Ontario ignoring public’s rights to environmental consultation, audit finds
The Ontario government is ignoring the public’s right to consultation on environmentally significant decisions as it allows companies off the hook for pollution costs and harm to at-risk species, according to a new set of environmental audits.
The auditor general’s annual report on the environment found the government has failed to recoup clean-up costs of hazardous spills and is giving blanket approval to all work proposals that would harm species at risk.
It also found the government will likely fail to meet its own waste diversion targets because businesses aren’t being held to account on recycling.
“The public would expect a ministry named the Ministry of the Environment to take the lead and be proactive in ensuring that Ontario’s environment is protected for future generations. However, our work indicated that there are many areas where this is not the case,” Auditor General Bonnie Lysyk said Monday.
Changes made by the Environment Ministry don’t reflect a focus on improving the environment, Lysyk noted, and she recommended greater government transparency about its motivations.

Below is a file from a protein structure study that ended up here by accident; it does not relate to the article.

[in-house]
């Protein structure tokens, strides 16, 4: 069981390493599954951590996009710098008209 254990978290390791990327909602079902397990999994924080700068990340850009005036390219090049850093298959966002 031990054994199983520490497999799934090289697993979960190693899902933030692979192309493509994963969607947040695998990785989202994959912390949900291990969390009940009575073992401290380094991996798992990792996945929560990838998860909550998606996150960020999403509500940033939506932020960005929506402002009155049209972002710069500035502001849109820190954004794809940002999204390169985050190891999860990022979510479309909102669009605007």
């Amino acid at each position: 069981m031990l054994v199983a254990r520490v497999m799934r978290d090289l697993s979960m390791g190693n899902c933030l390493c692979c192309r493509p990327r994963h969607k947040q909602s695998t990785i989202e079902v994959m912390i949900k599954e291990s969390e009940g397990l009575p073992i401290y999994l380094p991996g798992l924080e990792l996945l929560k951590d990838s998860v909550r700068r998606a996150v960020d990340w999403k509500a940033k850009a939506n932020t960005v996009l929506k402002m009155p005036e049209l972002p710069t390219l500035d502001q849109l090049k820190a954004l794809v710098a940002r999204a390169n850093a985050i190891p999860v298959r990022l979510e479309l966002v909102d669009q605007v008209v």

Environment Minister Dave Piccini said the government would go through the recommendations and continue taking “meaningful action” on the environment.
The report found the Ministry of the Environment and several others
“deliberately avoided” consulting the public on environmentally significant decisions, though they are legally obligated to do so.
Four ministries made environmentally significant decisions over the last year without the required consultation and seven ministries took too long to provide notice of environmentally significant decisions in a third of cases reviewed by the auditor general’s office.
Even when information was made public, ministries didn’t always provide all the information people need to give informed feedback, the audit found.
Under the Environmental Bill of Rights, Ontarians have an enshrined right to public information and consultation on decisions that may impact the environment, similar to French-language and employment rights.
But the audit said the Environment Ministry has failed to show leadership on that law — including by educating the public about their environmental rights — and some other ministries don’t have formal procedures for following it.
The audit found some changes were made by ministries that don’t have to follow Environmental Bill of Rights and in other cases environmentally significant changes were made to laws that aren’t covered by it.
As an example, the audit pointed to changes made to the Conservation Authorities Act that happened without consultation because they were included in a budget bill.
In another case, the public wasn’t consulted on the amalgamation of several tribunals that deal with mining, planning and environmental protection because the Ministry of the Attorney General, which isn’t prescribed under the Environmental Bill of Rights, made the changes.